Figuring By Maria Popova Cover Image
ISBN: 9781524748135
Availability: UNAVAILABLE
Published: Pantheon - February 5th, 2019

Laura Reviews THE DREAMERS by Karen Thompson Walker

Everything is heightened in a crisis. The way we interact with people changes. We become fiercely protective of those we love. We act selfishly or selflessly. Fear, grief, and loneliness become sharper, but so do those brief moments of joy, wonder, and connection.

The Dreamers: A Novel By Karen Thompson Walker Cover Image
ISBN: 9780812994162
Availability: UNAVAILABLE
Published: Random House - January 15th, 2019

Dust, Light, and Air: Alexis Reviews Jeffrey Yang's HEY, MARFA

Jeffrey Yang’s Hey, Marfa presents a multifaceted look at the tiny, West Texas town of Marfa, a self-referential art town that thrives on aesthetic and feeds philosophical thought. The poet uses dense nouns and verbs juxtaposed create a surplus of image-based poems, alongside the more historical, narrative-based pieces. Yang references the town’s focus on art in poems like “Thirteen Stations” when he describes the landscape as expressing “titanium white wisps / brushed raw sienna earth”, calling to mind the names for tubes of paint. Poems like “Circle” are wistful in tone.

Hey, Marfa: Poems By Jeffrey Yang Cover Image
ISBN: 9781555978198
Availability: Unlikely to Be Available
Published: Graywolf Press - October 2nd, 2018

Bend What's Expected: Bao Phi's THOUSAND STAR HOTEL

Thousand Star Hotel, Bao Phi’s powerful second collection of poetry, wrestles with inheritance and lineage – the devastation of war, poverty, racism and the costs of masculinity. In the book’s opening poem, “Say What?,” Phi uses a repetition of the word “Ma” and the six different meanings in Vietnamese to conclude that “Vietnamese people have always been spoken word poets.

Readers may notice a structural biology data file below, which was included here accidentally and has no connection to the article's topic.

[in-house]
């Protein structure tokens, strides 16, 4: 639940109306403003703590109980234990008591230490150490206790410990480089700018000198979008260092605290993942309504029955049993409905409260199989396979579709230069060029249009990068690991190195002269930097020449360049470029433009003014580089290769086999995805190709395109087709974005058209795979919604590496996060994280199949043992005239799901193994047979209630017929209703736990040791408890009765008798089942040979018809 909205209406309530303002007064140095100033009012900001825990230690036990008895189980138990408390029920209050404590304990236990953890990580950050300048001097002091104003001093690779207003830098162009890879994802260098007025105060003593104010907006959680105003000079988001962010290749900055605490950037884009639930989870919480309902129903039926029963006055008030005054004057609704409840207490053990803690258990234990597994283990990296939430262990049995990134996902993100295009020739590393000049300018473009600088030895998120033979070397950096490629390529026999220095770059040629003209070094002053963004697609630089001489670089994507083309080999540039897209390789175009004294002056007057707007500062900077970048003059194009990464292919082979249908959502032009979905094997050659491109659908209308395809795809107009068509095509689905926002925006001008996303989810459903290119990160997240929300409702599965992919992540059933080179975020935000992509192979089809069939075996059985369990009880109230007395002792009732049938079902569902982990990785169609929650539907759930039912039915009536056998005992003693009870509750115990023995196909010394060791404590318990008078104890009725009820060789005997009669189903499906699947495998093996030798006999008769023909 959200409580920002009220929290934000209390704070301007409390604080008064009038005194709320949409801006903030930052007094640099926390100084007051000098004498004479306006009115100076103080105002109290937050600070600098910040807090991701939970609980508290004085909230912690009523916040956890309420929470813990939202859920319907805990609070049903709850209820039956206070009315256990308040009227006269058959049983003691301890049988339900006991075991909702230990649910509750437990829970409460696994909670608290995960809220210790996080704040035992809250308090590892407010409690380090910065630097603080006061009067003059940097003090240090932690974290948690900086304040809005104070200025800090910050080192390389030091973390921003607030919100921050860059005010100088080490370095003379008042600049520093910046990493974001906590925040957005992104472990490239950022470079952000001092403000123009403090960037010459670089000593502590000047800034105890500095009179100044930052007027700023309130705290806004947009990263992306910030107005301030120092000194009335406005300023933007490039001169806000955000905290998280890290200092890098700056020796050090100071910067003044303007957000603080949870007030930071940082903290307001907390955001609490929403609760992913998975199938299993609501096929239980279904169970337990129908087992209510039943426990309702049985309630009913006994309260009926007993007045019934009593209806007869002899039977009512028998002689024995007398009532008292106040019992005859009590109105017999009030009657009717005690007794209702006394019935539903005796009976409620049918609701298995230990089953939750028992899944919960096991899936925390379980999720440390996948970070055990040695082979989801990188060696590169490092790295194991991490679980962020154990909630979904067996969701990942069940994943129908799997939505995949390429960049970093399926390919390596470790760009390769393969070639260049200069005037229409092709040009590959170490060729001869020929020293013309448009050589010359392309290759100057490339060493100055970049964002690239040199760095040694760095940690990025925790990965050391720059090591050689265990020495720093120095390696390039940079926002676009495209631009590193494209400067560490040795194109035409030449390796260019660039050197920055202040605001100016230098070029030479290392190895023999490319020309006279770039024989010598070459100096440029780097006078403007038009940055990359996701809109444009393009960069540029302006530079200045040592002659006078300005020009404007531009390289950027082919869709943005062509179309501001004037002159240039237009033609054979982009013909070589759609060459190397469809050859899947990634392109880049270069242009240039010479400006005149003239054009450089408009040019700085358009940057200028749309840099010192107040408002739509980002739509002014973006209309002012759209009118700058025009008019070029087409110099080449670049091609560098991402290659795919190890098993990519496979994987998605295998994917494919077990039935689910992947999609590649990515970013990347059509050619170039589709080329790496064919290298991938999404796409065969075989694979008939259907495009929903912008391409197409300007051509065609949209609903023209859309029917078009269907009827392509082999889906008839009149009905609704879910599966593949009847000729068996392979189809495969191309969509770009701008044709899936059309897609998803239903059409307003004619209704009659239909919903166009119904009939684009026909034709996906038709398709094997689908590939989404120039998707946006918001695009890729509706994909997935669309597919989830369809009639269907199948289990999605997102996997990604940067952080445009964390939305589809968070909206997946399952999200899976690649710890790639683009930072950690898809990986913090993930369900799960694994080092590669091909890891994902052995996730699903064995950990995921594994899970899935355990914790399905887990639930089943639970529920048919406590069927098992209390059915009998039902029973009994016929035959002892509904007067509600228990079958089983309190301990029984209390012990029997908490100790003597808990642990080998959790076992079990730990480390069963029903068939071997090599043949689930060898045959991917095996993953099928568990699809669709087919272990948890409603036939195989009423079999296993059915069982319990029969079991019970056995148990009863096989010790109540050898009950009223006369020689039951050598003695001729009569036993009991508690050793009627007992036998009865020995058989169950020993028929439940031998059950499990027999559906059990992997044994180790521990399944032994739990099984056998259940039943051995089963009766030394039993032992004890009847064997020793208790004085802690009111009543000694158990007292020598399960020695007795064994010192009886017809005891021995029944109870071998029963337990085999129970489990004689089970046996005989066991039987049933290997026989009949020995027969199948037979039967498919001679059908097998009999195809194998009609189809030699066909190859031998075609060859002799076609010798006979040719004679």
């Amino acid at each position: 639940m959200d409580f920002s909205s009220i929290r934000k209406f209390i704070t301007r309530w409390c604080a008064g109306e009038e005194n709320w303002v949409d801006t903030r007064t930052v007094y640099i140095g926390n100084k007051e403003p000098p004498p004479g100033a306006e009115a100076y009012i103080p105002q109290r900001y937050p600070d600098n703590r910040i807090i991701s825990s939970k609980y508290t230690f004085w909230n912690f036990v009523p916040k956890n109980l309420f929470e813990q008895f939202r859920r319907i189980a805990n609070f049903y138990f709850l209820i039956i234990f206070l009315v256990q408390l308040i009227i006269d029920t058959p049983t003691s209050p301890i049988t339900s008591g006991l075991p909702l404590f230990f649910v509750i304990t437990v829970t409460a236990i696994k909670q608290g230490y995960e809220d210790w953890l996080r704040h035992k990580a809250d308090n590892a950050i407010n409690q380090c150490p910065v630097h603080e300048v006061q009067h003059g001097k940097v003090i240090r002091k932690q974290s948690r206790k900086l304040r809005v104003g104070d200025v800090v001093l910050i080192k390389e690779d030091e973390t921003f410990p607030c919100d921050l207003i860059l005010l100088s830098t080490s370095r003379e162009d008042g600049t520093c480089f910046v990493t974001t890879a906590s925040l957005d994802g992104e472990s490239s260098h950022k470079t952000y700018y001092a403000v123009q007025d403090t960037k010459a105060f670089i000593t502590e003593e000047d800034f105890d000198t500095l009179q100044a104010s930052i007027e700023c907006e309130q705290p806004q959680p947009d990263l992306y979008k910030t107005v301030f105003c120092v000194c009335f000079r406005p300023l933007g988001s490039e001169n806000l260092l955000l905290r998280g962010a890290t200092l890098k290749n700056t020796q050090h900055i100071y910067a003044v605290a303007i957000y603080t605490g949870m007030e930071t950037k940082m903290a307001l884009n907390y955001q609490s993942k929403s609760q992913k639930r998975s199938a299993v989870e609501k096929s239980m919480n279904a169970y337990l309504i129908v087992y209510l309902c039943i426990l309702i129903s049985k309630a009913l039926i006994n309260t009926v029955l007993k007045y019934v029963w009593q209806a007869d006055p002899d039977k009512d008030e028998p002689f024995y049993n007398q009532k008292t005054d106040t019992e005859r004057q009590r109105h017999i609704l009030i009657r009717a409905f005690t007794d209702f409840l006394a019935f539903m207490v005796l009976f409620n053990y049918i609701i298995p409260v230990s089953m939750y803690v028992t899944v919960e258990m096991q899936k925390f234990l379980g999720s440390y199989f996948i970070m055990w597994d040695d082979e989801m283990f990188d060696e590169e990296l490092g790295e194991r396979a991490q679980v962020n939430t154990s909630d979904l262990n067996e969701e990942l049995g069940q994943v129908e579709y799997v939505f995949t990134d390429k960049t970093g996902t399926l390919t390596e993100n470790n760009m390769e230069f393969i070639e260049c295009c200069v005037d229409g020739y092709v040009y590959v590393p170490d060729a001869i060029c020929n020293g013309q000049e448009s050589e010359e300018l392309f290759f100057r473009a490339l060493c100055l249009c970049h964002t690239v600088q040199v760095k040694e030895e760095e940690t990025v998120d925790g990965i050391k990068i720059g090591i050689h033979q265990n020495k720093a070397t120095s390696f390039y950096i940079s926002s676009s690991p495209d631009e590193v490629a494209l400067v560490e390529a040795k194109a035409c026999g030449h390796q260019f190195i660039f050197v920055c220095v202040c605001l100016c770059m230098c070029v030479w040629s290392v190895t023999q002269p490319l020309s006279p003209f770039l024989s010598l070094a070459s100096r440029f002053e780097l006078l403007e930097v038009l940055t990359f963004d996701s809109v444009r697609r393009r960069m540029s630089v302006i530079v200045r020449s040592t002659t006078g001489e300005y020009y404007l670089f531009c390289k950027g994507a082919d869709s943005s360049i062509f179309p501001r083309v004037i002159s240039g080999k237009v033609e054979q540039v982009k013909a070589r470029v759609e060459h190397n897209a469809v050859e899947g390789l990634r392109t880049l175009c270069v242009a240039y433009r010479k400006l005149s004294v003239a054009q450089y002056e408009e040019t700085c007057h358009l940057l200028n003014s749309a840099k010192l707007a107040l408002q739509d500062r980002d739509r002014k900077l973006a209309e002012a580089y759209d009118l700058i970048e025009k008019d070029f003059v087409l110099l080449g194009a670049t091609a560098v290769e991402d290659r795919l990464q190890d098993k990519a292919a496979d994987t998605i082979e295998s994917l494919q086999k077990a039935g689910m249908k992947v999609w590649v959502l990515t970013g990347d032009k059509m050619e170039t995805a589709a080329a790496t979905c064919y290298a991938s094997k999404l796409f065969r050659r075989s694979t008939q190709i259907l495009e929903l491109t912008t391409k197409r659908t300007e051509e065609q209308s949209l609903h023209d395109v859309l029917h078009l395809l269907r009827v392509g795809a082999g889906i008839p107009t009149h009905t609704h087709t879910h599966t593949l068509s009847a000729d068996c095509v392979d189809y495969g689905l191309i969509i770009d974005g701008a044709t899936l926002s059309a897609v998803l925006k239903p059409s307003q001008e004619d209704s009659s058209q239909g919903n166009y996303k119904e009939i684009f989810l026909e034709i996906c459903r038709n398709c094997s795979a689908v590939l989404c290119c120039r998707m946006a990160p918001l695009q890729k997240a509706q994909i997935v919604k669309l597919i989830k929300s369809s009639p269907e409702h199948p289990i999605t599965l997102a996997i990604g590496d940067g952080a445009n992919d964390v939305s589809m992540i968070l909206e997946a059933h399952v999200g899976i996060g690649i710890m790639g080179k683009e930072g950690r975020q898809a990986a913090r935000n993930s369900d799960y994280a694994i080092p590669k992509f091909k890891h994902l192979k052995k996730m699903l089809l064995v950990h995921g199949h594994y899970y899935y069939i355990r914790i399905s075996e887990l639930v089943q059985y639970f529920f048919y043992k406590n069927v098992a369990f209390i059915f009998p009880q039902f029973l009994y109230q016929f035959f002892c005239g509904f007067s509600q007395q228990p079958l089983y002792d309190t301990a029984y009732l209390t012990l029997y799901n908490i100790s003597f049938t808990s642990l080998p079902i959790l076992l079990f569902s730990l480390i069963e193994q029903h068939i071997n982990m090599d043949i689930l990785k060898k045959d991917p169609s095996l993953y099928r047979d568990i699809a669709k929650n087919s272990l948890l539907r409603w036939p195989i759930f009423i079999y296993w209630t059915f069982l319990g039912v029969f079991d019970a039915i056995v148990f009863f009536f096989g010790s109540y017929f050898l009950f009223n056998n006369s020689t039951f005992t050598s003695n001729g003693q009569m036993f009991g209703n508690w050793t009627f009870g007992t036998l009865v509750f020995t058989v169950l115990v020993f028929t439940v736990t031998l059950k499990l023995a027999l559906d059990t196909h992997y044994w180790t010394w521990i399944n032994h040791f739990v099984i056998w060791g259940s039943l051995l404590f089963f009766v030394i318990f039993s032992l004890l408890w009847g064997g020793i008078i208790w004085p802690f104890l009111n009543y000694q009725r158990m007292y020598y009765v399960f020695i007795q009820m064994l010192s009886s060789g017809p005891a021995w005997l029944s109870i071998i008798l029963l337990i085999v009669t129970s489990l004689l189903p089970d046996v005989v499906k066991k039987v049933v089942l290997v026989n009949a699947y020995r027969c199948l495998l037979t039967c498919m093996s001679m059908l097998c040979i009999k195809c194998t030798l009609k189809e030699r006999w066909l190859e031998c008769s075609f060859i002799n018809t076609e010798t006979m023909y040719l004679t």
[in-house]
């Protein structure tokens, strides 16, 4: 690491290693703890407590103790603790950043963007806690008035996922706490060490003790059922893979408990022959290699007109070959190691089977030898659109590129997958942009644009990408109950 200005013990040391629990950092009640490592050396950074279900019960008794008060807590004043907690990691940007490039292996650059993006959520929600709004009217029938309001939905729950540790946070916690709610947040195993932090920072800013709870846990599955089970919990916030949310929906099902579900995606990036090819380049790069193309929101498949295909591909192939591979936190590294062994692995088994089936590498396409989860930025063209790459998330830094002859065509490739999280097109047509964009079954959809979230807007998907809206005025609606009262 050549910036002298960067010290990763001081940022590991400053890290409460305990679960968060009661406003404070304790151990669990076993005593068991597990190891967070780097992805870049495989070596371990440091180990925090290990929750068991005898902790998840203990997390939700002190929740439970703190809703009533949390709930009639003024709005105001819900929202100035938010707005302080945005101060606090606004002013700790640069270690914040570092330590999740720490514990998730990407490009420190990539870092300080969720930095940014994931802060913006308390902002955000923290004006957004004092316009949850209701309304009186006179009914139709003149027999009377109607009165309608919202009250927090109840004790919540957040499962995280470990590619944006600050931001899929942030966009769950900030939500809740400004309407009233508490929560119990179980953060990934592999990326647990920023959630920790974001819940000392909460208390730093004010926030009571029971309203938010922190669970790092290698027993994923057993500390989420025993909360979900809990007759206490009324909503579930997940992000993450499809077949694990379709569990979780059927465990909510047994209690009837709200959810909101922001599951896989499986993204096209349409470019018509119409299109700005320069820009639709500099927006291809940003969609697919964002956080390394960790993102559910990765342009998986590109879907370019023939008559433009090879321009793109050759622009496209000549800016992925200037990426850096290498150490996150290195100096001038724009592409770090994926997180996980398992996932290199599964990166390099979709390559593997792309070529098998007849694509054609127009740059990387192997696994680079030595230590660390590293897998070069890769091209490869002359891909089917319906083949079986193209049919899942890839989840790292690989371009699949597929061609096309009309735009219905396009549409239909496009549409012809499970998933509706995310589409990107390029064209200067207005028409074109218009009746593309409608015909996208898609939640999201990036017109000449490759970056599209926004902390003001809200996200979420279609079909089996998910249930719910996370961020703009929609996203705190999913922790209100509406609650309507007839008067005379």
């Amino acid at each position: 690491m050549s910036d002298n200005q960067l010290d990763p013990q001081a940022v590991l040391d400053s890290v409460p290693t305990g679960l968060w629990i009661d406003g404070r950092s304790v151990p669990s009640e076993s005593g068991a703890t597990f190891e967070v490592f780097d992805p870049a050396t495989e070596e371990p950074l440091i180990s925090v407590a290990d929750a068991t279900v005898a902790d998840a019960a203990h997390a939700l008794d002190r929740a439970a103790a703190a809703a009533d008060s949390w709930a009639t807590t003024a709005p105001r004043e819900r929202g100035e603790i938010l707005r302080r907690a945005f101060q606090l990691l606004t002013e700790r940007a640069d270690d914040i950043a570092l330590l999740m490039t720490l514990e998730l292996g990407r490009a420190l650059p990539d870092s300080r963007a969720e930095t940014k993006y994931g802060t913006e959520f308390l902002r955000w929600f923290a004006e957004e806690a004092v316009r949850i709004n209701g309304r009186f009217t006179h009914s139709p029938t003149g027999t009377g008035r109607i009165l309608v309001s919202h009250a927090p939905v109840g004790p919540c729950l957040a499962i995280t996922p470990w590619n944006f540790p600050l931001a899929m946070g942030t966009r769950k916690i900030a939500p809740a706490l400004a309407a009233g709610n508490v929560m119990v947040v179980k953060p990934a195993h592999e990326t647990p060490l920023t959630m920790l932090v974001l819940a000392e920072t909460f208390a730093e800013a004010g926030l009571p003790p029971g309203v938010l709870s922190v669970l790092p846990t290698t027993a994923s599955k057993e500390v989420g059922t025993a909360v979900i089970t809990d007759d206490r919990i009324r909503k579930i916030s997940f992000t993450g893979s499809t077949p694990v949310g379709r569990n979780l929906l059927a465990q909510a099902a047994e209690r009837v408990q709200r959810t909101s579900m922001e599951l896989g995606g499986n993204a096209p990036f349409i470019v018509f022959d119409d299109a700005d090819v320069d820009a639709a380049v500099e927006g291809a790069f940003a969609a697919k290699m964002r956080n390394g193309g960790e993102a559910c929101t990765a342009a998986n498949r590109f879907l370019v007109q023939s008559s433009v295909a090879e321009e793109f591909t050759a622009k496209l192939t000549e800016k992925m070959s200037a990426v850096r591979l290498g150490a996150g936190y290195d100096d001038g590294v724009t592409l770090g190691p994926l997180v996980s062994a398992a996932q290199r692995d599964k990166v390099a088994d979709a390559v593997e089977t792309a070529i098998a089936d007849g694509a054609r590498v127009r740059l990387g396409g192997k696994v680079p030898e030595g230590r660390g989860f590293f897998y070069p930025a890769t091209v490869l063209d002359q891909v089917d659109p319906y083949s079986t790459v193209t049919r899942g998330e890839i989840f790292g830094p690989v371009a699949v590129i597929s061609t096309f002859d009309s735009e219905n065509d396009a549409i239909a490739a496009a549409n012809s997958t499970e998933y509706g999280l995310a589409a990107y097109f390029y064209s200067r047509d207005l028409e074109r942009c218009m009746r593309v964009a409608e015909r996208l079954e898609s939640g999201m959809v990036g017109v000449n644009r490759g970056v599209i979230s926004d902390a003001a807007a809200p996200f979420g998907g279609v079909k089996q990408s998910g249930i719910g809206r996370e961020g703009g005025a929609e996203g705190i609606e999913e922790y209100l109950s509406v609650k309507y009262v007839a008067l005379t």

Thousand Star Hotel By Bao Phi Cover Image
By Bao Phi
ISBN: 9781566894708
Availability: NOT ON OUR SHELVES. Usually Arrives in 4-7 Business Days
Published: Coffee House Press - July 4th, 2017

Mapping Home: Fatimah Asghar's IF THEY COME FOR US

Poet Fatimah Asghar has written a substantial amount of striking and intimate work in her debut collection If They Come for Us. In this collection, Asghar digs into themes of national and personal identity, chronicling her development as a young immigrant into her teens and young adulthood in America. She relates a dissonance in her identity, the struggle to “Map Home” as she balances her people's history with her developing identity in America.

If They Come for Us: Poems By Fatimah Asghar Cover Image
ISBN: 9780525509783
Availability: NOT ON OUR SHELVES. Usually Arrives in 4-7 Business Days
Published: One World - August 7th, 2018

Mark Reviews Bernardo Esquinca’s THE OWLS ARE NOT WHAT THEY SEEM

Although he’s had more than seven books (novels and story collections) published in Spanish, THE OWLS ARE NOT WHAT THEY SEEM is Bernardo Esquinca’s first collection in English. In a gorgeous bilingual edition, these stories introduce the English language reader to the strange, eerie world of Esquinca.